As the road approaches Jackson, look down the highway and you’ll see a strip of retail stores. Beyond Jackson, look toward the Tetons and you’ll see a classic Ansel Adams image of natural grandeur.
These are the two faces of Jackson Hole, a broad valley surrounded by mountains (what 19th-century trappers called a hole) that serves as the opening corridor to Grand Teton National Park. Though Jackson is a welter of boutiques, galleries, and restaurants, it is a great base camp for the loop drive through Grand Teton National Park. Be sure to make reservations for the busy summer season.
6. Jackson Hole Aerial Tram
An effortless alpine experience is provided by the aerial tram that in 10 minutes glides to the summit of 10,450-foot Rendezvous Peak, offering a view north into the sharp-edged tableau of the Tetons. The tram operates daily, late May through September, from the Jackson Hole Ski Resort off Rte. 22, west of Jackson.
7. National Elk Refuge
Early in this century, Jackson Hole’s majestic elk were dying by the thousands in bitter-cold winters. Consequently, in 1912 the federal government established a winter range for thousands of elk, which evolved into this 25,000- acre refuge. Elk dot the snowy meadows from October to April or May but head for the higher elevations in summer. Rte. 89 skirts the refuge’s western boundary, often affording somewhat distant views of the antlered beasts. For a closer look, follow the signs from Jackson to the National Wildlife Art Museum and ride through the herd in a horse-drawn sleigh.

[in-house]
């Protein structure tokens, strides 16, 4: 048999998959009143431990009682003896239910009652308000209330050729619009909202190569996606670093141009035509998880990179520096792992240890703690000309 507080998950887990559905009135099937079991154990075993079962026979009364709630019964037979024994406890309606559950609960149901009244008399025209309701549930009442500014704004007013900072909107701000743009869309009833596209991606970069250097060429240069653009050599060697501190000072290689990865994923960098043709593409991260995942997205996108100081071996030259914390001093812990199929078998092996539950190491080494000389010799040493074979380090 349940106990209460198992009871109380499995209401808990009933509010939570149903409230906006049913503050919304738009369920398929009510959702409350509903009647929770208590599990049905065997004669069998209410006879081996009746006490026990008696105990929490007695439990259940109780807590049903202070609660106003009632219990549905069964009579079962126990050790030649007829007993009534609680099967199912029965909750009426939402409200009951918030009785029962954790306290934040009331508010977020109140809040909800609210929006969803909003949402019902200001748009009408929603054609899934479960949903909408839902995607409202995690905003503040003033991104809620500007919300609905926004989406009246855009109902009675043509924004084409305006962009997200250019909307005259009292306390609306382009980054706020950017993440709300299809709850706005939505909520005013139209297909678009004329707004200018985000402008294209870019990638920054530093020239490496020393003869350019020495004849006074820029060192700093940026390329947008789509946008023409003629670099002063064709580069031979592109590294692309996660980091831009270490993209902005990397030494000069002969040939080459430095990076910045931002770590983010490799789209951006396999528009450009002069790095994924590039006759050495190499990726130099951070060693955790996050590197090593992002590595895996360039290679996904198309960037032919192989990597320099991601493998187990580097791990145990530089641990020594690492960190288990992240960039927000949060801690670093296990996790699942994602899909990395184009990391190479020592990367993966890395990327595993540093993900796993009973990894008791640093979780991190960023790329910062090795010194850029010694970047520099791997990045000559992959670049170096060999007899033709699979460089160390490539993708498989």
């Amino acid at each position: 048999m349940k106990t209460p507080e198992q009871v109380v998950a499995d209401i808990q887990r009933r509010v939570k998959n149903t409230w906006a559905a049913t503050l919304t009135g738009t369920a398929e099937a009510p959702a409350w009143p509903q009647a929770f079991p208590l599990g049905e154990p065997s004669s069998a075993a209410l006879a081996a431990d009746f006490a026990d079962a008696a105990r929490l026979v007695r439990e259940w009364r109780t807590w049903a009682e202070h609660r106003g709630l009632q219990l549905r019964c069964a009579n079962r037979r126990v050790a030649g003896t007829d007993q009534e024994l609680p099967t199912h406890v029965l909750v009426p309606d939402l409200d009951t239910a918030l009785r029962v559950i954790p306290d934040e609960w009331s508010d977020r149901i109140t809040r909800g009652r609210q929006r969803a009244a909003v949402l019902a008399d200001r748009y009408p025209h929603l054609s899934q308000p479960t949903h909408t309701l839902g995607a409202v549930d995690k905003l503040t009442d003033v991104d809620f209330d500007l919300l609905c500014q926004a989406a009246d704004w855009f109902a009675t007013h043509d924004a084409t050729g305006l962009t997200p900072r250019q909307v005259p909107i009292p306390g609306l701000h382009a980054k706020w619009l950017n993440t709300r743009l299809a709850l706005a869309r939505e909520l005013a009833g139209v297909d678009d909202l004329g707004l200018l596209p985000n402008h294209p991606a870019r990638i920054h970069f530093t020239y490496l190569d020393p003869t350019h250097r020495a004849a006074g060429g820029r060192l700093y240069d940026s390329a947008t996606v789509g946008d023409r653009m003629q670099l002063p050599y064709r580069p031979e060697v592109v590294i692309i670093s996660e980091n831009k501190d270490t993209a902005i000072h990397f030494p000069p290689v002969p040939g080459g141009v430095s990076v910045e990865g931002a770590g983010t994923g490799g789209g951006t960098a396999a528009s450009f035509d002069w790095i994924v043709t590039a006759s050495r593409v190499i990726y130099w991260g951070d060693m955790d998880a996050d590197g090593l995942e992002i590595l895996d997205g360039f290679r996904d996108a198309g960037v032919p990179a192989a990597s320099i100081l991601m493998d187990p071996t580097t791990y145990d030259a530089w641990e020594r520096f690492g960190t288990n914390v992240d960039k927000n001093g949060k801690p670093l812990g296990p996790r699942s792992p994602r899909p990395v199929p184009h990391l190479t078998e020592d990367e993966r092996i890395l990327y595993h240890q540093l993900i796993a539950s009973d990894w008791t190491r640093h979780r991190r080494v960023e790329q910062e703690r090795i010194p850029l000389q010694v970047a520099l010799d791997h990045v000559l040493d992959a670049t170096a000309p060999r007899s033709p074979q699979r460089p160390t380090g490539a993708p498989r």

8. Gros Ventre Loop
For a lesson in the geologic history of Jackson Hole, take this 25-mile loop through a part of Grand Teton National Park overlooked by most visitors. Turn east at Gros Ventre Junction, paralleling the Gros Ventre River to Kelly. One mile north of Kelly, turn east on the narrow, winding road that leads to the site of a relatively recent geologic cataclysm: the Gros Ventre Slide. In June 1925 a mile-long layer of sandstone suddenly tore loose from Sheep Mountain and slid downhill, damming the Gros Ventre River and forming Lower Slide Lake. Two years later a part of the lake burst through its natural dam and sent a wall of water rushing downstream toward the town of Kelly, which was virtually destroyed.
9. Teton Point Turnout
The route follows Antelope Flats Road west to rejoin Rte. 89 (now called the Jackson Hole Highway) and then heads three miles north to Teton Point Turnout. While you are here, look up to an imaginary point three-quarters of a mile directly above you: that is where the surface of the ice lay when glaciers filled Jackson Hole. To the west is a superb view of the towering Tetons. Though the mountains are relatively young (less than 10 million years), some of them contain the gneiss and schist of far older rocks, nearly 3 billion years old.